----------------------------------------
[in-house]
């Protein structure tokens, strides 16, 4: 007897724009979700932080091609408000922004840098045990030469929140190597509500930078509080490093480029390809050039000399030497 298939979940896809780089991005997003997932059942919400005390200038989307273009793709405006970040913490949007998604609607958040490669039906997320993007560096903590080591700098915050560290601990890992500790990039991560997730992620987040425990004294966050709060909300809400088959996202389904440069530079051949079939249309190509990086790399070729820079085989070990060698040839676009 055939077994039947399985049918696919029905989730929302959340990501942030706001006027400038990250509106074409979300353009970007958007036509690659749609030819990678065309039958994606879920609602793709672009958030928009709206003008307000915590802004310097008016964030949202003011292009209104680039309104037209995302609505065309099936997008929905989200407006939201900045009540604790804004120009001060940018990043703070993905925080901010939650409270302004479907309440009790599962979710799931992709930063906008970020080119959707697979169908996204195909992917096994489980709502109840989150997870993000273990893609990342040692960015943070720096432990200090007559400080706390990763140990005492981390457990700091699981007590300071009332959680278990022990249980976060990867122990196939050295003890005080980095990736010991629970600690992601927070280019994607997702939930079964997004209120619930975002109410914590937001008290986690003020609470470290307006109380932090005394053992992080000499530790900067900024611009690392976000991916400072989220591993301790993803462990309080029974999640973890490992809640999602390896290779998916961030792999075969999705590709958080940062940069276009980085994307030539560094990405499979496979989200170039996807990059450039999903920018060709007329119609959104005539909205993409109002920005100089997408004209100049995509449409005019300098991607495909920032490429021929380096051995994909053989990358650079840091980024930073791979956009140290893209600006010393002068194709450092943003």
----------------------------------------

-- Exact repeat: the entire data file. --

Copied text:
[in-house]
């Protein structure tokens, strides 16, 4: 007897724009979700932080091609408000922004840098045990030469929140190597509500930078509080490093480029390809050039000399030497 298939979940896809780089991005997003997932059942919400005390200038989307273009793709405006970040913490949007998604609607958040490669039906997320993007560096903590080591700098915050560290601990890992500790990039991560997730992620987040425990004294966050709060909300809400088959996202389904440069530079051949079939249309190509990086790399070729820079085989070990060698040839676009 055939077994039947399985049918696919029905989730929302959340990501942030706001006027400038990250509106074409979300353009970007958007036509690659749609030819990678065309039958994606879920609602793709672009958030928009709206003008307000915590802004310097008016964030949202003011292009209104680039309104037209995302609505065309099936997008929905989200407006939201900045009540604790804004120009001060940018990043703070993905925080901010939650409270302004479907309440009790599962979710799931992709930063906008970020080119959707697979169908996204195909992917096994489980709502109840989150997870993000273990893609990342040692960015943070720096432990200090007559400080706390990763140990005492981390457990700091699981007590300071009332959680278990022990249980976060990867122990196939050295003890005080980095990736010991629970600690992601927070280019994607997702939930079964997004209120619930975002109410914590937001008290986690003020609470470290307006109380932090005394053992992080000499530790900067900024611009690392976000991916400072989220591993301790993803462990309080029974999640973890490992809640999602390896290779998916961030792999075969999705590709958080940062940069276009980085994307030539560094990405499979496979989200170039996807990059450039999903920018060709007329119609959104005539909205993409109002920005100089997408004209100049995509449409005019300098991607495909920032490429021929380096051995994909053989990358650079840091980024930073791979956009140290893209600006010393002068194709450092943003």